The finding of positive associations between positive reappraisal and social comparison with primary control in the present study, suggests that these forms of secondary control bolster tenacious pursuit of goals. In other words, in the persistent pursuit of life’s goals it helps to be able to see the brighter side of seemingly negative happenings and to consider one’s situation to be better than that of similar others. A positive reappraisal does not necessarily take away present challenges, but may give a new perspective and impetus to keep striving despite challenges and constraints.

Honing the skills for positive reappraisal in PWDs might have therapeutic benefits, especially when the individual desires to control meaningful personal life events. Likewise, it appears that being able to appreciate one’s circumstances by considering oneself to be in a better situation than similar others or those with a worse alternative can motivate one to continue in the pursuit of life goals. The findings of this study, although preliminary, suggest that a consideration of gender rather than type of disability might be important when counselling students with disabilities. Understanding the potential cultural dynamics that may underlie why a female student with disability would be more likely to lower her life aspirations and engage in social comparison as a means of enhancing perceived control would inform the choice of therapeutic interventions and/or counselling style.


The findings of this study open interesting questions for further investigation with potential clinical utility, the limitations of the small sample size notwithstanding. Given the small sample size and possible cultural perceptions of gender and disability that may have contributed to the results, the findings can be considered provocative rather than definitive. It is therefore recommended that the study be replicated with a larger sample size in other tertiary institutions, whether in Ghana or outside Ghana, and to include a control group for more informative and effective comparative analyses. Since the observed correlations were generally in the expected direction, findings from a larger sample with a control group would be more informative and illuminating. More importantly, a better understanding of the way young adults with disabilities at tertiary institutions perceive themselves and how this relates to their academic achievement will have numerous clinical, social, and economic implications.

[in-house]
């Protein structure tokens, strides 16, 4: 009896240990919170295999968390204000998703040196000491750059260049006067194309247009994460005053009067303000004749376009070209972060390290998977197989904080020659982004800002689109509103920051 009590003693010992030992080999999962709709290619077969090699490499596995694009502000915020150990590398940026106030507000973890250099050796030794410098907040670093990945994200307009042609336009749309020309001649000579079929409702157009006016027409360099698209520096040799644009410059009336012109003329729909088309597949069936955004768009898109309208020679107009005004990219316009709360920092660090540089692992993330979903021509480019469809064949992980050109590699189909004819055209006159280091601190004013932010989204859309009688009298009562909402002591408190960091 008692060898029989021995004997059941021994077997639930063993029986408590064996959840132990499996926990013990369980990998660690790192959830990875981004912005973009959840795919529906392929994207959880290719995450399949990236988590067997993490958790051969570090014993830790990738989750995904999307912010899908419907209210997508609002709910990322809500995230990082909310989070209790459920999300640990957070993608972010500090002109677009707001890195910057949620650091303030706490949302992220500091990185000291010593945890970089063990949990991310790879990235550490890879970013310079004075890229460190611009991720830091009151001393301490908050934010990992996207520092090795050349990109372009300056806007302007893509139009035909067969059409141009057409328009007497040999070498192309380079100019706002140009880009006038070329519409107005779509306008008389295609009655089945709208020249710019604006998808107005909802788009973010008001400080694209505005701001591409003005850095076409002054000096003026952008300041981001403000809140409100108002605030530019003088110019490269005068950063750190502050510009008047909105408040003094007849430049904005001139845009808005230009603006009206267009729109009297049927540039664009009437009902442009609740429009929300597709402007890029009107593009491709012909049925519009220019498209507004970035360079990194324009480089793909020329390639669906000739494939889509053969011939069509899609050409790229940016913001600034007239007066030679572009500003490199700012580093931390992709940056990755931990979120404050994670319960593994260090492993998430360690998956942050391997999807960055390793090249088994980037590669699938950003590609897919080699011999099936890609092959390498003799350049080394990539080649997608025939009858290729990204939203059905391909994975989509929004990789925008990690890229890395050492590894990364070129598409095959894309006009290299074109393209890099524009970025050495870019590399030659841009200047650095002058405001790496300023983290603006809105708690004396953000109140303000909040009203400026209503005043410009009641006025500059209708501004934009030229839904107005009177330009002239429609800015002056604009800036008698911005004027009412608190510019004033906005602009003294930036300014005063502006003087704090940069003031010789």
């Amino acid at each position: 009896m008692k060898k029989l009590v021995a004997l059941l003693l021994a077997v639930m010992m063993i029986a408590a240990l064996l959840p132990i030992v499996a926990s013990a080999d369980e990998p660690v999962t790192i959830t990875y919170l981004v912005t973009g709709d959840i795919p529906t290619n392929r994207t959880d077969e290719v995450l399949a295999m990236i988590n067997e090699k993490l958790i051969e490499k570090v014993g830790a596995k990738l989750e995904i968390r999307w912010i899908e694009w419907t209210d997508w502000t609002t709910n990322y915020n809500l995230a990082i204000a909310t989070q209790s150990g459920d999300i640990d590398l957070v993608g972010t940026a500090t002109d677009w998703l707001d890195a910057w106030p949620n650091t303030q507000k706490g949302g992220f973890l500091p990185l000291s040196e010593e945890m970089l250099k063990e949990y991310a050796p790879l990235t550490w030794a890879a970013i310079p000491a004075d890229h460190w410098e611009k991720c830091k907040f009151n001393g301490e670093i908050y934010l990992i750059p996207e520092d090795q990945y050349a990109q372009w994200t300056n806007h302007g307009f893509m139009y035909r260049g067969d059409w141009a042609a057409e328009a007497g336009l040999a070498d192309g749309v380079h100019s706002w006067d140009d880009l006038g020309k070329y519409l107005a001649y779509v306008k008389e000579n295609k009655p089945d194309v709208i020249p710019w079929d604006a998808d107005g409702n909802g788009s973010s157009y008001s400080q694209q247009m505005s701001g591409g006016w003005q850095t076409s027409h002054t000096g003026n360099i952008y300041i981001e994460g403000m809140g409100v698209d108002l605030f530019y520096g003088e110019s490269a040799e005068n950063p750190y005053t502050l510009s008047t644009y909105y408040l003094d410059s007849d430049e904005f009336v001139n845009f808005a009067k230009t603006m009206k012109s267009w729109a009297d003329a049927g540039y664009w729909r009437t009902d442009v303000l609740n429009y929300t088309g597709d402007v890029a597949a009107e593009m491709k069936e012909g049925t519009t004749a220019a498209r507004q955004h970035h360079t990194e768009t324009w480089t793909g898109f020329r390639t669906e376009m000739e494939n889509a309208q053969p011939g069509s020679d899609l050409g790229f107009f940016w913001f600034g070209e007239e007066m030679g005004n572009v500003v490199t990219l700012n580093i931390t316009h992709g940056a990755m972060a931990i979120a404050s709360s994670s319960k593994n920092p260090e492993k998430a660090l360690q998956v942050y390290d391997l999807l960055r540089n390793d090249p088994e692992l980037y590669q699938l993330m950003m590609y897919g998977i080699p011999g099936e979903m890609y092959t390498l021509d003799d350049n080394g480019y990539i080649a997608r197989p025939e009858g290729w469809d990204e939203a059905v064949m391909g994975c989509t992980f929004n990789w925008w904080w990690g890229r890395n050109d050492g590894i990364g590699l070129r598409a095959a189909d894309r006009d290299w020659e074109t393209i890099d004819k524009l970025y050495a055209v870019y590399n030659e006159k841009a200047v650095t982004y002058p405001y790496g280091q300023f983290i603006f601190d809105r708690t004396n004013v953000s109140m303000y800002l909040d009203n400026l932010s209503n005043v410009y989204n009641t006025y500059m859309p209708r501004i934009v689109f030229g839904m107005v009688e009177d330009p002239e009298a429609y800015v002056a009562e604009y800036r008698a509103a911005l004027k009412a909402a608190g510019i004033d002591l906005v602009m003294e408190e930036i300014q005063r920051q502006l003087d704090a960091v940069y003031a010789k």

Competing interests
The author declares that she has no financial or personal relationship(s) which may have inappropriately influenced her in writing this paper.

Authors’ contributions
F.E.O.A. was the project leader and responsible for design of study, data collection and preparation of the manuscript for publication. P.A.B. assisted with data analysis. A.E. assisted with edits and preparation of the manuscript.